Ryan Hunter-Reay

Hunter-Reay hopes to turn season around at Iowa Speedway

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NEWTON, Iowa – It’s not that Ryan Hunter-Reay is having a bad season, it’s that it has so far been “under the radar.”

The popular driver from Florida is usually involved in some fierce battles at the front of the NTT IndyCar Series. After his 16th-place finish in Sunday’s Honda Indy Toronto, he is seventh in the standings, 149 points behind the leader, Josef Newgarden with only six races remaining.

Luckily for Hunter-Reay, one of those contests is on one of his better race tracks – the .875-of-a-mile Iowa Speedway short oval.

Watch the Iowa 300 live on NBCSN on Saturday at 7 p.m. Eastern Time.

Hunter-Reay has three wins and five podiums (top-three) in 11 starts. He drove to victory in 2012, 2014 and 2015 and was third in 2017. He started third at Iowa last year but finished 19th, dropping out with suspension failure after 283 laps in the 300-lap contest.

“We’ve got three wins there; hoping to make it four,” Hunter-Reay told NBC Sports.com. “I love that track. We’ve had a difficult time there lately. Hopefully, this team as a whole can get back to our winning ways there.

“Short oval racing is always very difficult, especially with the bumps at Iowa. It’s difficult to get the setup right and the teams have a lot of respect for that because of that reason.”

Iowa is the middle race of a very important three-straight weekends of racing in the NTT IndyCar Series. It began with last Sunday’s Honda Indy Toronto and concludes with the Honda Indy 200 at Mid-Ohio on July 28 before taking another break.

“Three-in-a-row, mid-season, can definitely turn the whole season around,” Hunter-Reay said. “We’re all thinking wins right now. Newgarden has the most wins right now, and we all have to fight that gap, plus the lead two drivers have to trip up as well.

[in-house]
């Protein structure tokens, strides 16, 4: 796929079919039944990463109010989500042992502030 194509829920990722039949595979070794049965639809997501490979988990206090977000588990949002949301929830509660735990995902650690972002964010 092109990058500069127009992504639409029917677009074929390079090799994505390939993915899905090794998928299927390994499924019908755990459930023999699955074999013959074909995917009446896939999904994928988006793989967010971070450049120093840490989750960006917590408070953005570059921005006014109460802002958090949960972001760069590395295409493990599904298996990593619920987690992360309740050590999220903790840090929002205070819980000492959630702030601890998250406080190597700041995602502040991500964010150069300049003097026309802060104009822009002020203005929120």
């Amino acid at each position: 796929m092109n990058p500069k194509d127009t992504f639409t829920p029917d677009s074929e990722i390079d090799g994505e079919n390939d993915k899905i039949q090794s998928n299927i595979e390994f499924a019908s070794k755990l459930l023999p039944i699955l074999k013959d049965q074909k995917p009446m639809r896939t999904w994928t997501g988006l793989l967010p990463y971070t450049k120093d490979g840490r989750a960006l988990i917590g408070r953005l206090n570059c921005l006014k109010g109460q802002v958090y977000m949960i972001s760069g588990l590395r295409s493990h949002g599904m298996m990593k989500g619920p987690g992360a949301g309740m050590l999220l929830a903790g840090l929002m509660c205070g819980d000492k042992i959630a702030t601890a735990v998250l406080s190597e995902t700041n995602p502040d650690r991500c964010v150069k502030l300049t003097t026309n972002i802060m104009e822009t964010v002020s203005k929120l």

“You have to come into the season ready to go and be ready week-in and week-out.”

Newgarden has a four-point lead over Andretti Autosport’s Alexander Rossi.

While those drivers are leading the battle, the other contenders in the championship such as Indy 500, INDYCAR GP and Toronto winner Simon Pagenaud, Scott Dixon and Will Power have to “win or else.”

To some race fans who say, “Isn’t that the point of racing – to win?” When an IndyCar driver says that, it means racing with bolder moves and strategy.

It means playing offense more than defense.

“We are taking more risks,” Hunter-Reay explained. “At this point, you are gambling more on strategy, you are taking moves you otherwise wouldn’t do if you were points racing.

“For us, we are focusing on winning. We had two wins in 2018. Our last win was 10 races ago, so we need to get back to it.”

Hunter-Reay continues to fight back from a season-opening 23rdat St. Petersburg when he dropped out of the race with mechanical issues. He also finished 17thin the INDYCAR Grand Prix at the Indianapolis Motor Speedway.

Other than that, his season has been solid with a third-place finish at Circuit of the Americas in March as his best finish of the season.

In June, Hunter-Reay had reasonable month including a fifth-place and fourth-place in the two races that make up the Chevrolet Detroit Grand Prix, a fifth at Texas Motor Speedway and an 11that Road America.

But this is Ryan Hunter-Reay, the man called “Captain America” of IndyCar at one point because he was the first driver from the United States to win the IndyCar title in 2012 since Sam Hornish, Jr. in 2006. When he won the Indianapolis 500 in 2014, he was the first driver from the USA to claim that since Hornish, also in 2006.

Since his Indy 500 win in 2014, some top drivers from America are challenging him for that title including 2017 NTT IndyCar Series champion Josef Newgarden of Hendersonville, Tennessee and the spectacular emergence of 100thIndianapolis 500 winning driver and weekly thrill-show star Alexander Rossi of Nevada City, California.

“We’ve been in the top-five quite a bit this year, we just have to break through,” Hunter-Reay said. “At Road America, we had a fast car all weekend, but qualifying went pear-shaped. We started 15th, fell back to 18th, then had to fight our way to try to get into the top-10.

“We have to start up front and finish up front.

“I need to get the job done behind the wheel.”